In America in 2017, the tide is both literally and figuratively high. So Debbie Harry's salvo to the crowd at New York's Beacon Theatre on Tuesday night was appropriately nihilistic, as she opened the set singing "One Way or Another" from the perspective of a bedazzled bumblebee wearing a black cape with "Stop Fucking the Planet" scrawled on the back. Never has the refrain "I'm gonna get ya, get ya, get ya, get ya" sounded so chilling.
It was also a great reminder of why the world has always looked to Harry for what to do in troubled times. In the Seventies, Harry – a kooky go-go dancer from nowhere New Jersey – permeated New York's insular punk scene with a brusque facade, Playboy Bunny credentials and a spectral falsetto. Her band, Blondie, which still includes original drummer Clem Burke and guitarist/songwriter Chris Stein, became rock pioneers best known for non-rock songs that brought in influences like reggae, disco, pop and rap. Harry's assuredness is as appealing now as it was then. Even when she takes off the mask and she's just a 72-year-old body-popping in plain black leggings and platform sandals, singing Bob Dylan's "Rainy Day Women #12 & 35," there's a calming grace in simply being in her presence.
It would seem that no one agrees with this sentiment more than Shirley Manson, the lead singer of Garbage, who opened the show. When Manson inducted Blondie into the Rock and Roll Hall of Fame 11 years ago, she said, "Blondie put it this way once: 'Dreaming is free' … yet if anyone had told me 15 years ago when I was unemployed and desperately frustrated, that I would be up on a podium in New York City, in preparation to induct Blondie into the Rock and Roll Hall of Fame, I would have peed myself laughing and told them to fuck right off."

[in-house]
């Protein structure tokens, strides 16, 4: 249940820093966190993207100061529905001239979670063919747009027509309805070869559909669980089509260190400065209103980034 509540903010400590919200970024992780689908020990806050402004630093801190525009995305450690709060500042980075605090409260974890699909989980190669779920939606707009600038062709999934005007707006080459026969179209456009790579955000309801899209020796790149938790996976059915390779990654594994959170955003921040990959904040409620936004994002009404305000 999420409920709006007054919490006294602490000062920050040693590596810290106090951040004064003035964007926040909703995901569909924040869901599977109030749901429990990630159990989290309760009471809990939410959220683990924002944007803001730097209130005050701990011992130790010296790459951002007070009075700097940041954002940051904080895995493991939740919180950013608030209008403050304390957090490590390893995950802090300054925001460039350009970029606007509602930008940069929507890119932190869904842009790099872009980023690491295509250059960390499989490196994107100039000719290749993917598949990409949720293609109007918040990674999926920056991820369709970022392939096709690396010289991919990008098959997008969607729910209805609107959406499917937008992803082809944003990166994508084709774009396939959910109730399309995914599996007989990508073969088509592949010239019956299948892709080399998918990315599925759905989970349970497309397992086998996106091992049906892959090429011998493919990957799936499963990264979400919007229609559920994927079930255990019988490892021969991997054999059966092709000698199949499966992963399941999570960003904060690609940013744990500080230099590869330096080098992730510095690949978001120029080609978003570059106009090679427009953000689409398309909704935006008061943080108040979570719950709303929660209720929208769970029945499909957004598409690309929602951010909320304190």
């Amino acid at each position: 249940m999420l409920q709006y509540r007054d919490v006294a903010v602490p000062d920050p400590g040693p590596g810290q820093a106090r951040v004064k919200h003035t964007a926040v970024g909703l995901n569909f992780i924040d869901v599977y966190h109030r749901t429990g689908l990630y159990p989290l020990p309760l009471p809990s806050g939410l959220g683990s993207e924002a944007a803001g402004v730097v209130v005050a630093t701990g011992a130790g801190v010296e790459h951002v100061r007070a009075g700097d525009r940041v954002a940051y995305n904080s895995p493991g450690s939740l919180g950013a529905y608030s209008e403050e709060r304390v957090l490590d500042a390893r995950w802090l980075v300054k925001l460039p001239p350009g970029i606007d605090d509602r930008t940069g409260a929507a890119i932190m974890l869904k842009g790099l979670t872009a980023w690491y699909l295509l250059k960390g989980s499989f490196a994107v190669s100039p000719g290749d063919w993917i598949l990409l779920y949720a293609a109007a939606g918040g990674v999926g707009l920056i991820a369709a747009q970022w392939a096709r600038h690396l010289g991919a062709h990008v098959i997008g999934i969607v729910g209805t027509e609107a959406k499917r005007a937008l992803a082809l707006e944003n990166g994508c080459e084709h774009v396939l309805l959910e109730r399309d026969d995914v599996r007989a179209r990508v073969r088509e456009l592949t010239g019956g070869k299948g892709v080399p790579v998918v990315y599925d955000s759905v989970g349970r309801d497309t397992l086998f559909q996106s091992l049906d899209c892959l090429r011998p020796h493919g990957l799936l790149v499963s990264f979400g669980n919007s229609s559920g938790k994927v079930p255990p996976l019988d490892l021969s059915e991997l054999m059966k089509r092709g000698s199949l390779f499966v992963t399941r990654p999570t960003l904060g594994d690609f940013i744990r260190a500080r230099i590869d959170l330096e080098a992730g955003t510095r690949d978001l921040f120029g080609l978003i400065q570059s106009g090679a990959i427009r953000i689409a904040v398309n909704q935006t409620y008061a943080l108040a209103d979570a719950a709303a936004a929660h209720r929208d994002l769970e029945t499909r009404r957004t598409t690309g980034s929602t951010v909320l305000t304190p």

Social issues were the undercurrent of Garbage's set. Manson dedicated 2001's "Cherry Lips" to the LGBTQ community, a thread continuing into "Sex Is Not The Enemy" and "Queer" wherein Manson's fulsome purr sounded like Michael Hutchence with strep throat. When she took a deep squat in front of a guy in the front row and held his hand between her legs, it somehow felt like a political statement. Manson has always skillfully transmuted the anguish of her songs into performance art like this, ranging from whiplash twirls during "Stupid Girl" to a catatonic child's pose on "I'm Only Happy When It Rains."
While Garbage's set was heavy with new songs from their recent LP Strange Little Birds, Blondie front-loaded with hits, one after another, including the lustful moodiness of two of their biggest songs, "Call Me" and "Rapture." On the latter, Harry nailed each rhyme from "Fab Five Freddy" to the "man from Mars." She rapped at the front of the stage, gliding on tiptoes, delivering the lines with the flair and precision of a disco missionary of the Church of Andy Warhol.
Blondie played a handful of songs from their 11th studio album, Pollinator, which Harry ominously reminded the crowd was one of the last records made at NYC's now-defunct Magic Shop. She also shouted out her newfangled collaborators like St. Vincent producer John Congleton. Though, there were many more she could've mentioned like Sia Furler, Charli XCX and Dave Sitek. The band performed the chiming rock squall Johnny Marr wrote from the album called "My Monster," as well as "Long Time" written by Blood Orange's Dev Hynes, which sounds more like Parallel Lines–era Blondie than anything the band has come up with since then with its far-out animalistic vibe. (To be fair, Hynes built his reputation supplying Solange with Blondie-inspired songs like "Bad Girls.")
"It's really good to be in New York," Harry said after a jubilant encore of "The Tide Is High," backed by a youth brass band bouncing across the stage. As Harry left after the requisite group bow, she bent down and picked up her cape and bee mask like she was tidying her living room after a Halloween house party, ready to head upstairs and go to bed. Welcome home, Debbie Harry.